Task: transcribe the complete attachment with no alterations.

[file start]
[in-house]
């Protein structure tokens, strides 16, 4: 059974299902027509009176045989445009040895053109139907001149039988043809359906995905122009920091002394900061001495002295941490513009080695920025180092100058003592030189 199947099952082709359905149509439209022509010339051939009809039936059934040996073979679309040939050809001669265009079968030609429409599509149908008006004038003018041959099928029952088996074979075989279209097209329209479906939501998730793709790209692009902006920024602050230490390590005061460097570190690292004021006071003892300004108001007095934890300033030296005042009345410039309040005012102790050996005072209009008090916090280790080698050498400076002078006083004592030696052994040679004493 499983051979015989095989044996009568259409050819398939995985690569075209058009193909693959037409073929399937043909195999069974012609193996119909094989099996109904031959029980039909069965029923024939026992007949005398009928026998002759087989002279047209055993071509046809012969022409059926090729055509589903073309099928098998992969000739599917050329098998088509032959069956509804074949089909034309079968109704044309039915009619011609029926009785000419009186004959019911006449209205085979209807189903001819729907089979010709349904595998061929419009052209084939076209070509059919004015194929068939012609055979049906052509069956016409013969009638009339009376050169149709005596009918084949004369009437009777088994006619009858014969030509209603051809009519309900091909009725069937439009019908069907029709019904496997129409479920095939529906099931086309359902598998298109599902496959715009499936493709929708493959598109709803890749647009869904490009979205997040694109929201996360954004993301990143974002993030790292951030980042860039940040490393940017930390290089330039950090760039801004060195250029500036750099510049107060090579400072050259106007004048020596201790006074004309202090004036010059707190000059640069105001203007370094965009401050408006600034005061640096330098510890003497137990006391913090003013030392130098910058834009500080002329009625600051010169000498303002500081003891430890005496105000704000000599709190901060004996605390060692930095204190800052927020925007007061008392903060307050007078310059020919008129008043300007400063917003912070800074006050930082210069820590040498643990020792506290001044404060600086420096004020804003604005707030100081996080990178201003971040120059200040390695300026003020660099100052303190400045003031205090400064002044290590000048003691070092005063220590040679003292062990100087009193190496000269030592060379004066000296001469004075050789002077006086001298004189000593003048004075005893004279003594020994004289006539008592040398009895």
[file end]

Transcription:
[in-house]
């Protein structure tokens, strides 16, 4: 059974299902027509009176045989445009040895053109139907001149039988043809359906995905122009920091002394900061001495002295941490513009080695920025180092100058003592030189 199947099952082709359905149509439209022509010339051939009809039936059934040996073979679309040939050809001669265009079968030609429409599509149908008006004038003018041959099928029952088996074979075989279209097209329209479906939501998730793709790209692009902006920024602050230490390590005061460097570190690292004021006071003892300004108001007095934890300033030296005042009345410039309040005012102790050996005072209009008090916090280790080698050498400076002078006083004592030696052994040679004493 499983051979015989095989044996009568259409050819398939995985690569075209058009193909693959037409073929399937043909195999069974012609193996119909094989099996109904031959029980039909069965029923024939026992007949005398009928026998002759087989002279047209055993071509046809012969022409059926090729055509589903073309099928098998992969000739599917050329098998088509032959069956509804074949089909034309079968109704044309039915009619011609029926009785000419009186004959019911006449209205085979209807189903001819729907089979010709349904595998061929419009052209084939076209070509059919004015194929068939012609055979049906052509069956016409013969009638009339009376050169149709005596009918084949004369009437009777088994006619009858014969030509209603051809009519309900091909009725069937439009019908069907029709019904496997129409479920095939529906099931086309359902598998298109599902496959715009499936493709929708493959598109709803890749647009869904490009979205997040694109929201996360954004993301990143974002993030790292951030980042860039940040490393940017930390290089330039950090760039801004060195250029500036750099510049107060090579400072050259106007004048020596201790006074004309202090004036010059707190000059640069105001203007370094965009401050408006600034005061640096330098510890003497137990006391913090003013030392130098910058834009500080002329009625600051010169000498303002500081003891430890005496105000704000000599709190901060004996605390060692930095204190800052927020925007007061008392903060307050007078310059020919008129008043300007400063917003912070800074006050930082210069820590040498643990020792506290001044404060600086420096004020804003604005707030100081996080990178201003971040120059200040390695300026003020660099100052303190400045003031205090400064002044290590000048003691070092005063220590040679003292062990100087009193190496000269030592060379004066000296001469004075050789002077006086001298004189000593003048004075005893004279003594020994004289006539008592040398009895």